Secondary gain – An issue for both client and coach

Secondary gain is problem for not only a Life Coach’s client, but also the Coach.

The clock says its eight fifteen and I know I should have wrapped up this coaching session ages ago. But my client needs all the help they secondary gaincan get and I’ve got no other appointments in my diary for another hour or so. So I may as well continue.

What do you think?

The coach’s logic seems sound and their intentions are good – or are they? I would question their motive. While coaches will often have to not only earn their income, but also their coach mastery stripes, mastering the successful removal of secondary gain will certainly have them succeed on both fronts. After all, secondary gain is typically the one barrier to ensuring coaching success. The problem however, is that psychologists, therapists, councillors AND coaches will sometimes meet their need for significance by perpetuating a client’s problem.

Secondary gain may be a significant perpetuating factor in illness and disability, and it’s also a problem when it comes to coaching clients out of their issues. When the gain on the problem side is greater than on the solution side, no one is going anywhere fast. So how does a practitioner perpetuate a client’s secondary gain? The answer is not obvious.

5 Ways a practitioner supports a client’s secondary gain.

  1. Commiserate and empathise with the client’s problem (too much)
  2. Take more responsibility for your client’s issues and goals, than your client
  3. Value being liked more than being a great Coach
  4. Invest too much time in a single session, it sends the wrong message
  5. Be too quick to help a client out of their pain without establishing the price their paying for their issue

5 Things NOT to do…

 

1. Don’t commiserate and empathise with the client’s problem (too much)

If a Coach focuses on the problem too much, the problem metaphorically gets bigger than the solution. While it would be equally foolish to dismiss the problem as whimsical. Instead, allow only enough investment to ensure that the client completely relates and understands the price of the problem. This can be simply achieved with the Coaches asking, “How is this a problem for you?”

2. Don’t take more responsibility for your client’s issues and goals than your client

Helping your clients to solve their problems, rise above their issues and even heal can at times have you feeling a little ‘Godlike’ as a Coach. Psychologists have a name for it, though I’ll omit that for now. When a Coach gets a taste of being God for a moment, it can become quite addictive and there is always a downside to every addiction. This one will have us investing more in a client’s problem than the client. After all, God can fix anything – can’t she? There is a good reason God doesn’t fix everything in the world because if he did there would be not a lesson to learn in sight. For this reason, it is usually better to ask questions and help our clients get it, rather than us giving all of the time.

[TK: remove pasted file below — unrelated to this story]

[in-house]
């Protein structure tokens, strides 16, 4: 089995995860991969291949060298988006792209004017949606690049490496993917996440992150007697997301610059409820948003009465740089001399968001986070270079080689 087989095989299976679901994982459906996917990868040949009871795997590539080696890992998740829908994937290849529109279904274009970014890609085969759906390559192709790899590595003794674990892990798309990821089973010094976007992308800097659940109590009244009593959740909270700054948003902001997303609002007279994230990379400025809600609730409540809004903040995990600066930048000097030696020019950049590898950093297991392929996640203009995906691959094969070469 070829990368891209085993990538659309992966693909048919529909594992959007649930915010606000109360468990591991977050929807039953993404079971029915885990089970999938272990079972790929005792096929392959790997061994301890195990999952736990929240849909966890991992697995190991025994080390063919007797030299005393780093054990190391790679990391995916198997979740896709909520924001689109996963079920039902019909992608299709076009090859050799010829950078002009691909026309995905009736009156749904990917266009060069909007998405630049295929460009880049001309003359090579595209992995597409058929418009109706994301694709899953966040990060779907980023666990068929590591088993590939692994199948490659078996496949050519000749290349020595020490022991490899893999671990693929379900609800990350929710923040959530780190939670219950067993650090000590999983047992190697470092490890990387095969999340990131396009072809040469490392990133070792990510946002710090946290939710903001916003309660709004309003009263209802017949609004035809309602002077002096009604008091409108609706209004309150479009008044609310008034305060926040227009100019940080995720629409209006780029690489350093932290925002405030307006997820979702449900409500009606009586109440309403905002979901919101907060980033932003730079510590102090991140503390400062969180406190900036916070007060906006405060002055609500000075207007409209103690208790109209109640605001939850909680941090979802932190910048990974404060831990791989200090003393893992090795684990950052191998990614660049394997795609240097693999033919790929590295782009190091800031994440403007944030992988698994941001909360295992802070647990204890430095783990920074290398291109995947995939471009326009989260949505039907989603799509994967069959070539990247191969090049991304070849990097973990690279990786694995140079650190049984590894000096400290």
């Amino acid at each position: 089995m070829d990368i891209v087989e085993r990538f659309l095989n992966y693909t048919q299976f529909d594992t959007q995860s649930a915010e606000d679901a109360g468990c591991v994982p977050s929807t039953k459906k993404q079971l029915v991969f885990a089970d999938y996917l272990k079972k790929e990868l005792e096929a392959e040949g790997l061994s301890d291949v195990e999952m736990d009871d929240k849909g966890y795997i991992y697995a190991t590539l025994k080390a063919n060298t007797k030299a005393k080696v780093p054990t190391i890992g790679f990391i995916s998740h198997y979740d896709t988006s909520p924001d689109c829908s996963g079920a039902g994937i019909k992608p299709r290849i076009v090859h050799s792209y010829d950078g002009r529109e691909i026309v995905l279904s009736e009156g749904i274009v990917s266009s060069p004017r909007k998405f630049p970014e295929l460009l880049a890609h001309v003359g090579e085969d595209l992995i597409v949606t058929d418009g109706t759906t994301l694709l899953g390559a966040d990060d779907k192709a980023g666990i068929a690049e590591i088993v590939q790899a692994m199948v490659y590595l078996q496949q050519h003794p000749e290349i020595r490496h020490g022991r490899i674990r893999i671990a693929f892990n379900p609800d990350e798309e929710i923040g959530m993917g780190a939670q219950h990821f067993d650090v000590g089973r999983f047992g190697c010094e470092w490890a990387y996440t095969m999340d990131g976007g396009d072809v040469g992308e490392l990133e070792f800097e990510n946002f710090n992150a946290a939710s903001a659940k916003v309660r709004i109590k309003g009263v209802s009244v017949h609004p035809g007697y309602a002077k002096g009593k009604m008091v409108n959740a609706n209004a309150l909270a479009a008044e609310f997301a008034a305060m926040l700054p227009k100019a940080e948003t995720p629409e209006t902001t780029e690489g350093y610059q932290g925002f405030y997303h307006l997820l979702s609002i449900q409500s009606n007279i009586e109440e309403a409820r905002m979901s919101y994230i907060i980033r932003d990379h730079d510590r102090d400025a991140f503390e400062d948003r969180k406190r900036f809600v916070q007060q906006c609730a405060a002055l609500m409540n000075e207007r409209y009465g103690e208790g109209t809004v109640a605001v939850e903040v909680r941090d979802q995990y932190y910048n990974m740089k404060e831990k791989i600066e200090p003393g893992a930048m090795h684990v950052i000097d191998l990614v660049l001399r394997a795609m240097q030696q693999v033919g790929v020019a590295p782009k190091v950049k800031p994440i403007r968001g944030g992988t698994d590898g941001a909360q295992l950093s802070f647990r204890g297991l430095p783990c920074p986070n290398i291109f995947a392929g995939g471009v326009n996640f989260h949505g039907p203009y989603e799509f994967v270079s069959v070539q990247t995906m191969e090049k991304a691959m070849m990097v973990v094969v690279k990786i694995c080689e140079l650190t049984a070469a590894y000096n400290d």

3. Don’t value being liked more than being a great Coach

We’re Coaches, of course we care, it goes without saying. But sometimes we can care too much and not let our clients feel pain. Worse still, the need to be viewed as the ‘caring Coach’ will sometimes have us avoiding asking the hard questions which we may view as too harsh or brutal. If we’re not careful, we may miss every time our client moves from ’cause’ to ‘effect’.

4. Don’t invest too much time in a single session, it sends the wrong message

If we are going way over time in our coaching sessions, then it tells our client that we’re not really sure what to do and we’ll try everything. It also tells our client that we do not value our time and we’re not efficient with it. But how does it play into the client’s secondary gain? It simply says we’ll do all the work and anything we have to to help. It dissuades the client from owning their problem, after all, they have to do something about it too – not just you.

5. Don’t be too quick to help your client out of their pain without establishing the price their paying for their issue

If your client is not fully cognoscente of the full price they are paying for their problem (other than your fee), then they don’t have any real reason to remove it. As silly as this may sound – I once had a client who had little awareness of the price she was paying for a problem that she had since she was eight years old. She was seeing councillor after psychologist after councillor after therapist and getting a great deal of attention. In just one session we did a cost analysis of what the problem had cost her in therapy, in pain, in a diminishing self-esteem, etc., etc. and guess what. She gladly let go of the problem.

Secondary gain is what will stop you from gaining success with your clients folks. Do everything you can in that first session to make sure the client is clear that it is their responsibility, not yours – to remove it. Happy coaching.

If you have never worked with a Life Coach before and think you can benefit from getting one – perhaps consider test-driving a Life Coach with a free session…

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